Anti-Domestic Violence Campaigner Rosie Batty Is Announced Australian Of The Year

The Australian of the Year awards have just gone down in Canberra tonight, with the prestigious annual awards highlighting some truly stellar individuals who make Australia a better place. This year, 4 incredible women have taken out the awards at the Australian of the Year ceremony.

Australia, welcome Victoria’s Rosie Batty as your 2015 Australian of the Year. Batty has been praised for her work as a strong campaigner against domestic violence in Australia, and pushing the issue to the national agenda. Batty was brought into the spotlight in 2014 after the tragic death of her 11-year-old son, Luke, at the hands of his father. “I’m here because one in three women is affected by family violence, one in four children, and one woman a week dies,” Batty said at the ceremony tonight. 

“My commitment is I will continue to push this message, and I accept this award for all victims of violence who have no-one and [for whom] it’s unsafe to speak,” said the absolutely deserving winner, who also dedicated the award to her son: “he is the reason I have found my voice and I’m able to be heard.”

It looks as though 2014’s Australian of the Year, Adam Goodes, has appropriately passed the baton to Rosie Batty. Goodes campaigned against domestic violence and racism in 2014, praising the progress that has been made, but encouraging for further work, in an address this afternoon: “Whilst we are not quite there yet and still have a way to go, I feel that in 2014, we as a nation, community and individuals, have made progress.”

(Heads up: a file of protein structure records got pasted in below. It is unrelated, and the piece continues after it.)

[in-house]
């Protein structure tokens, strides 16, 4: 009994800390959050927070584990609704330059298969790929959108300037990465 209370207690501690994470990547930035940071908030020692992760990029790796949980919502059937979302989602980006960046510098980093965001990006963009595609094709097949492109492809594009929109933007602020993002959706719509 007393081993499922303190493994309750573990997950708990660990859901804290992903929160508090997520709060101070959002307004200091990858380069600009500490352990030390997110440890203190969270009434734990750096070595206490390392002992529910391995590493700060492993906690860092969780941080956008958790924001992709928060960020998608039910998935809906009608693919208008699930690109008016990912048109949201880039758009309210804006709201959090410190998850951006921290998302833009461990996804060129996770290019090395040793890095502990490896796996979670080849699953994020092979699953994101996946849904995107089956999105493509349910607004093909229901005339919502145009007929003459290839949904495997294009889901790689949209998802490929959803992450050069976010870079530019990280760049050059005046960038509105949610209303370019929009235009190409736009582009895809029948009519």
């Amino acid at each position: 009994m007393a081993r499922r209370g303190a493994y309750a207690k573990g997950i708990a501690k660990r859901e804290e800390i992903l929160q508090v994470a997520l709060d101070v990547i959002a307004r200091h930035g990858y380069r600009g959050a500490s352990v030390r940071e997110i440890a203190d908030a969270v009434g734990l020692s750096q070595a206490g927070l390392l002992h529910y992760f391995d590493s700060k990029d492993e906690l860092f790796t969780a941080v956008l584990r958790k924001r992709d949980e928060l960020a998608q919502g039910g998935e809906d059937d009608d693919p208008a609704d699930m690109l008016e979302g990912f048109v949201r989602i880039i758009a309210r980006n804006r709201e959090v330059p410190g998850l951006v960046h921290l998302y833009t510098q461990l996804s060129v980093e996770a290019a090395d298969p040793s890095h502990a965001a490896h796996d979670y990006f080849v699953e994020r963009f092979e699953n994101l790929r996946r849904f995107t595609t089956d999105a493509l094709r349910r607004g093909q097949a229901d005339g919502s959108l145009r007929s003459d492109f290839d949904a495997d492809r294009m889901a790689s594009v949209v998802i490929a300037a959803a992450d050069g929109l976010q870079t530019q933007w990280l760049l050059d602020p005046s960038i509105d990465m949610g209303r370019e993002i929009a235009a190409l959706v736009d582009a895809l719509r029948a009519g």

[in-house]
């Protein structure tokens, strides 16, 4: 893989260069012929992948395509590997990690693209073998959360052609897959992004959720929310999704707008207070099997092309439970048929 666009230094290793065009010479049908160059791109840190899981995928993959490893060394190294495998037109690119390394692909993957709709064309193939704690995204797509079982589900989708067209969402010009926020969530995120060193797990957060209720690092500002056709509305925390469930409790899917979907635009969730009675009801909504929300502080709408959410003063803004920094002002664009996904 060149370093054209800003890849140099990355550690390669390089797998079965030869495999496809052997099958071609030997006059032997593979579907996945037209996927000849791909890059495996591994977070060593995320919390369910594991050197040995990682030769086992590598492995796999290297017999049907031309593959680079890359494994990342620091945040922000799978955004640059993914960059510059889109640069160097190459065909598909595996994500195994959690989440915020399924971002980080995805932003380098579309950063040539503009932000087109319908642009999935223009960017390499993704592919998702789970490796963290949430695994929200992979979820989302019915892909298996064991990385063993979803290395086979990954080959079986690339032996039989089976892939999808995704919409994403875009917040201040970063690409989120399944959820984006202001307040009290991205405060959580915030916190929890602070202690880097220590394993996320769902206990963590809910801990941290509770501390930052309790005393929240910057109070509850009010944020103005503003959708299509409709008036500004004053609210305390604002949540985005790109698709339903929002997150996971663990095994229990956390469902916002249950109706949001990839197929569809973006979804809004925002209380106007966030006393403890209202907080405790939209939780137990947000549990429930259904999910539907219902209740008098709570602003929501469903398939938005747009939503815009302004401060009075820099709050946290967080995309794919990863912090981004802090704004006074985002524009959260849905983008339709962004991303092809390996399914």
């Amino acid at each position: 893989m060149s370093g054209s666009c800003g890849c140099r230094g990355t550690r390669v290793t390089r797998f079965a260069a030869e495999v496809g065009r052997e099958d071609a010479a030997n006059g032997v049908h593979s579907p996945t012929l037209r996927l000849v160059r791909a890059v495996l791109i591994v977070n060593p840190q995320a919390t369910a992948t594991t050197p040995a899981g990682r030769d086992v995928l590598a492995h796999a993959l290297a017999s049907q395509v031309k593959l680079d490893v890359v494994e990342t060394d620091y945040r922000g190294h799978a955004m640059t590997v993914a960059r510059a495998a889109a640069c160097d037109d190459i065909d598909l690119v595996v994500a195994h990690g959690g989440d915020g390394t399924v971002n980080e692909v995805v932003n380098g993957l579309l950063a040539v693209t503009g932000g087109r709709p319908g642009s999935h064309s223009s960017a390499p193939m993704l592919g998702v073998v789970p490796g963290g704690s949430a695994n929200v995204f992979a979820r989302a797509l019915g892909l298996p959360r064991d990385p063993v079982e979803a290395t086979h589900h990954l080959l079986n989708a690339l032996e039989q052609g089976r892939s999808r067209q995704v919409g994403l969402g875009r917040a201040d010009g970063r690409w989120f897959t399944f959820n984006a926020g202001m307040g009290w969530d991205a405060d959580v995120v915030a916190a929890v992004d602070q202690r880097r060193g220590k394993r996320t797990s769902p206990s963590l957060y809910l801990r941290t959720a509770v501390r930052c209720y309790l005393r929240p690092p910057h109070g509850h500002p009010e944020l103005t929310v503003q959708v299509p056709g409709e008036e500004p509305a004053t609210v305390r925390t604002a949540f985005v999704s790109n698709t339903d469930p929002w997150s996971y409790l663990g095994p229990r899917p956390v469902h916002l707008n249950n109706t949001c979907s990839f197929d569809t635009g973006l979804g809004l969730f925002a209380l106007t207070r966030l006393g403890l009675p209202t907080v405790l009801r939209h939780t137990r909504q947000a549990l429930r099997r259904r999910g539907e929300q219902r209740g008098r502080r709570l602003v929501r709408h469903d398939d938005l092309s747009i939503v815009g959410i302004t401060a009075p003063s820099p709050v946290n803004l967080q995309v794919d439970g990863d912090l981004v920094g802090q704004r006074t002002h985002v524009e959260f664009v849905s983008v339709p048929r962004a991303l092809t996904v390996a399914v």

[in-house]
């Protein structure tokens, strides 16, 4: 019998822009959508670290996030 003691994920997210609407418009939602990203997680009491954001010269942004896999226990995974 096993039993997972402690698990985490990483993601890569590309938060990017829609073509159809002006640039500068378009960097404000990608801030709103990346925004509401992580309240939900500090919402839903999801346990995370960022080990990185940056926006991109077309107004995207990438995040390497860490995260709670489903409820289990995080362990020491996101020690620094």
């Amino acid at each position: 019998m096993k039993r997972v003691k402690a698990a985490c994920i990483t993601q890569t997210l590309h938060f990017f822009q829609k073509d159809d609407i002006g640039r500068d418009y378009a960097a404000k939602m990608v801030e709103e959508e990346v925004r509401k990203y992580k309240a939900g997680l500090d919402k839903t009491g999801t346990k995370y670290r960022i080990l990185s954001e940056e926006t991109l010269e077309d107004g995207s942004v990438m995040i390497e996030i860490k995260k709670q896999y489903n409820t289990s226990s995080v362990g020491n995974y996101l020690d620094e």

The Senior Australian of the Year was won by beloved award-winning children’s author Jackie French, known for books such as “Diary of a Wombat”. French is also renowned for her work campaigning for students with learning difficulties. “Reading is the most powerful thing you can give to a child – reading and stories,” French said – a sentiment we can’t help but whole-heartedly agree with. 

The Young Australian of the Year has been awarded to Western Australia’s Drisana Levitzke-Gray, a deaf-rights activist. “We need the support of the Australian government to make sure that they have access to Auslan. It’s a human right that they have access to that language,” Levitzke-Gray stated, before inviting the crowd to applaud in Auslan.

The “Local Hero” category was awarded to Queensland’s Juliette Wright, praised for her work as the chief executive officer of GIVIT, an innovative charity website that allows those who wish to donate food, clothing or other items to be connected with the appropriate people or organisations. So far, 126,000 items have been donated to people in need on GIVIT.

Congratulations to all the winners and nominees for inspiring all Australians to be better.
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